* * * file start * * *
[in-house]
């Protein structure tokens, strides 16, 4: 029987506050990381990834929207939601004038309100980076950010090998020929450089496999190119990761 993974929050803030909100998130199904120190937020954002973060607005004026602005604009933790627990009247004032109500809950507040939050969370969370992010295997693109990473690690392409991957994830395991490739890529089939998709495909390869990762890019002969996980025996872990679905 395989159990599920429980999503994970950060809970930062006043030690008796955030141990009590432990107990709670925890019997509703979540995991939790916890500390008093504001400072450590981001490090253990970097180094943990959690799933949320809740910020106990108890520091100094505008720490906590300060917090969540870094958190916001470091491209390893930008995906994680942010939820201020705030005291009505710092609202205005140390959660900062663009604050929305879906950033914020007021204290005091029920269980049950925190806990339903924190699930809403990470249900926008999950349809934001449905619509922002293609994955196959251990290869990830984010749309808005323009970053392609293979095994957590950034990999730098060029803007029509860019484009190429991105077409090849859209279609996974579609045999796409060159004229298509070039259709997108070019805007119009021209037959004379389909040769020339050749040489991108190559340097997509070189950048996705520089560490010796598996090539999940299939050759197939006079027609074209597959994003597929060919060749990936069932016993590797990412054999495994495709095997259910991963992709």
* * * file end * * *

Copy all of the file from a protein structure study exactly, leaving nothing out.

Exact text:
[in-house]
């Protein structure tokens, strides 16, 4: 029987506050990381990834929207939601004038309100980076950010090998020929450089496999190119990761 993974929050803030909100998130199904120190937020954002973060607005004026602005604009933790627990009247004032109500809950507040939050969370969370992010295997693109990473690690392409991957994830395991490739890529089939998709495909390869990762890019002969996980025996872990679905 395989159990599920429980999503994970950060809970930062006043030690008796955030141990009590432990107990709670925890019997509703979540995991939790916890500390008093504001400072450590981001490090253990970097180094943990959690799933949320809740910020106990108890520091100094505008720490906590300060917090969540870094958190916001470091491209390893930008995906994680942010939820201020705030005291009505710092609202205005140390959660900062663009604050929305879906950033914020007021204290005091029920269980049950925190806990339903924190699930809403990470249900926008999950349809934001449905619509922002293609994955196959251990290869990830984010749309808005323009970053392609293979095994957590950034990999730098060029803007029509860019484009190429991105077409090849859209279609996974579609045999796409060159004229298509070039259709997108070019805007119009021209037959004379389909040769020339050749040489991108190559340097997509070189950048996705520089560490010796598996090539999940299939050759197939006079027609074209597959994003597929060919060749990936069932016993590797990412054999495994495709095997259910991963992709």